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The year of data: How you can use 2019 to become compliant

2018 saw its share of fresh compliance regulations. GDPR became effective in May, dramatically altering data operations for both European companies and those around the world that do business with European customers. The United States saw more than just trickle-down effects from GDPR, as California passed its own GDPR-like regulations, which will take full effect starting in 2020. 

eCommerce companies can no longer watch from the sidelines when it comes to maintaining compliant operations. To avoid heavy fines, companies must pay attention to data and operations on every level – including the warehouse. With access to sensitive customer data, such as addresses, contact information and sometimes even payment information, the warehouse should be a foundational building block in the quest to make the entire supply chain data compliant.

Consider these three areas when bringing your operations up to compliance-par. 

Data access

A key point of GDPR is customer accessibility and modification of their personal data, including the right to correct false or outdated information and the right to have all data erased. When evaluating your operations, consider how easy it is for customers to access their personal information – and how quickly. 

Consider a warehouse management solution that allows you to sync with your sales platform, so both systems can share information and more easily provide accessibility to customers. Regardless, you must evaluate your operations to ensure you are consistently tracking data throughout all phases of the supply chain, from fulfillment to sales. This will ensure your data is accurate while also streamlining the process of customer access – if requested. 

Data security

While data must be easily accessible  upon customer request, security must be a priority. With GDPR, businesses are solely responsible for data security. As warehouses continue to adopt new technology, be sure to evaluate any vulnerabilities in your technology to ensure your operations don’t put customer information at risk. 

Make sure your firewall is current and any files with key information are encrypted. With more advanced technology solutions, work with your vendors to ensure the proper security precautions are in place in the event of an attempted attack. Make sure your partner is a trustworthy one, because in the event of a breach, your company will be responsible for any leaked information.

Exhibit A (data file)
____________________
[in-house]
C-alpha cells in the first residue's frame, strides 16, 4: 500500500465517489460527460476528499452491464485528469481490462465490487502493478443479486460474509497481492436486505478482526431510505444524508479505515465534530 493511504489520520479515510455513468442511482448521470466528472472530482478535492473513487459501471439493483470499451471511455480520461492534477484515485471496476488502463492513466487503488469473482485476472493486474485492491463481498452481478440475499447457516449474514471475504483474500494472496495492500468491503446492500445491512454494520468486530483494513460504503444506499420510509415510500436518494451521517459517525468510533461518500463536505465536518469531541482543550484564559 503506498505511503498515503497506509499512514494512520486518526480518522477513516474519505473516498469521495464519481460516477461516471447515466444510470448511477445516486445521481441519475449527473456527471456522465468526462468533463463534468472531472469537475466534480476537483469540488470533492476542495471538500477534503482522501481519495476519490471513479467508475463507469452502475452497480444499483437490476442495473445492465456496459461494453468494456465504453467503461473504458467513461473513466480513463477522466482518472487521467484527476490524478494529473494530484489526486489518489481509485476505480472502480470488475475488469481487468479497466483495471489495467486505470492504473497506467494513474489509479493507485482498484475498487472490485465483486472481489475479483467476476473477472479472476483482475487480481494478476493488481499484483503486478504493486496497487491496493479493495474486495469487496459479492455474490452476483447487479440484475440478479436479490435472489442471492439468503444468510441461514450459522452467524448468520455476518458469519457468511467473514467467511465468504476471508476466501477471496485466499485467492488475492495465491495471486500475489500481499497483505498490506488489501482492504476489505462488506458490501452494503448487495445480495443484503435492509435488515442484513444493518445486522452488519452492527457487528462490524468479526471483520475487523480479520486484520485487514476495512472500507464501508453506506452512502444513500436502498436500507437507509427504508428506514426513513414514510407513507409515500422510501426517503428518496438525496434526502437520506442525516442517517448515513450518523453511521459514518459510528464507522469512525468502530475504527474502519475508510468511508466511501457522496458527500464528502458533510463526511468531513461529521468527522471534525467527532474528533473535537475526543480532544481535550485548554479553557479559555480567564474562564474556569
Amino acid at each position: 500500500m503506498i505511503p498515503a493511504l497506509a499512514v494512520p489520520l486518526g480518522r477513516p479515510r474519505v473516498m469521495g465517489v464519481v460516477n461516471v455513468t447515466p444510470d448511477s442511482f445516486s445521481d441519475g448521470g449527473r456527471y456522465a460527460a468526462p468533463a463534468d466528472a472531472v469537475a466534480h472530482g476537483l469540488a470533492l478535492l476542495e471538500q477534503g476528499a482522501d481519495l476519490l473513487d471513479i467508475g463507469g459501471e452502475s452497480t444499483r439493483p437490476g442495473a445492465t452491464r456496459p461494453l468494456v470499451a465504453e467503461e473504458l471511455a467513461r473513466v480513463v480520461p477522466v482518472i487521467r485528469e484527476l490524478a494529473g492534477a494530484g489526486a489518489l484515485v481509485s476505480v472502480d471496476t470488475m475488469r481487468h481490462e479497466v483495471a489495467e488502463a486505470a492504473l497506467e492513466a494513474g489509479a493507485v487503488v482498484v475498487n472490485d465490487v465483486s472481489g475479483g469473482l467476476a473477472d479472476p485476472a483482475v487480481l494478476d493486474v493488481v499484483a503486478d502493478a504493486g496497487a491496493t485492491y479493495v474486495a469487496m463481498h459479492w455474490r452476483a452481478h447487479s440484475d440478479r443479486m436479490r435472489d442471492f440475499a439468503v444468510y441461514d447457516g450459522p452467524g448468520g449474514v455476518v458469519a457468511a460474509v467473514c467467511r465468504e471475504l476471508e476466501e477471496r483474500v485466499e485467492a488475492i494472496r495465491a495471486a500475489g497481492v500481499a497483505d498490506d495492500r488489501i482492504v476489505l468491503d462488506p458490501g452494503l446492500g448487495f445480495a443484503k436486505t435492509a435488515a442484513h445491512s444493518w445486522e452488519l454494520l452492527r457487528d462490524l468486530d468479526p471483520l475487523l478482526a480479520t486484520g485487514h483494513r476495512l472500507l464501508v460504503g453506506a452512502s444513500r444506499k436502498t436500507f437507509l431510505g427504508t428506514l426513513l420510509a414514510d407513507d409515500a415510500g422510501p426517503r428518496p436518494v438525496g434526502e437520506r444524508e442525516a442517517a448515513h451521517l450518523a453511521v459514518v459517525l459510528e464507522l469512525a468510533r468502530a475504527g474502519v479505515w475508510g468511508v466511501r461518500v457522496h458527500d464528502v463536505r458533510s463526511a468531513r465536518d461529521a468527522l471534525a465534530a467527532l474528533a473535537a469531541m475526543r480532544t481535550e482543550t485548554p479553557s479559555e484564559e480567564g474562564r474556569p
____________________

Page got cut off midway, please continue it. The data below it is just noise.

Data safety planning

Data breaches are a very real threat, with the number of attacks increasing daily. No company is completely immune – as evidenced by breaches at many large retailers, including Target. In the case of a breach, does your company have a strategic plan of action? 

If you wait until a breach occurs, the consequences could be dire. In fact, a key reason for the adoption of GDPR, in part, is to keep companies from waiting until after a breach to plan for a crisis. One rule requires breached companies to investigate, inform individuals, and develop a containment plan within 72 hours. 

To accomplish this, ensure your entire warehouse team is briefed on your strategic response plan in the case of a breach. By educating each member of the team on where data is stored, you can be better prepared to isolate and contain the problem – should it arise. Make sure you have an organized system of documentation to make reporting a breach simpler and faster, as you only have 72 hours to complete the paperwork and maintain compliance. 

Data regulations are serious business

Data protection concerns came to the forefront of eCommerce operations in 2018, and 2019 shows no signs of that slowing down. 

Though GDPR has yet to make its way into national U.S. law, it still affects many U.S. businesses, particularly in the eCommerce realm. As consumers demand more control of their personal information, data regulations will continue to rise for businesses across the world. Don’t wait until that happens to set up a strategic plan to manage data accessibility, security and a response to a potential breach.


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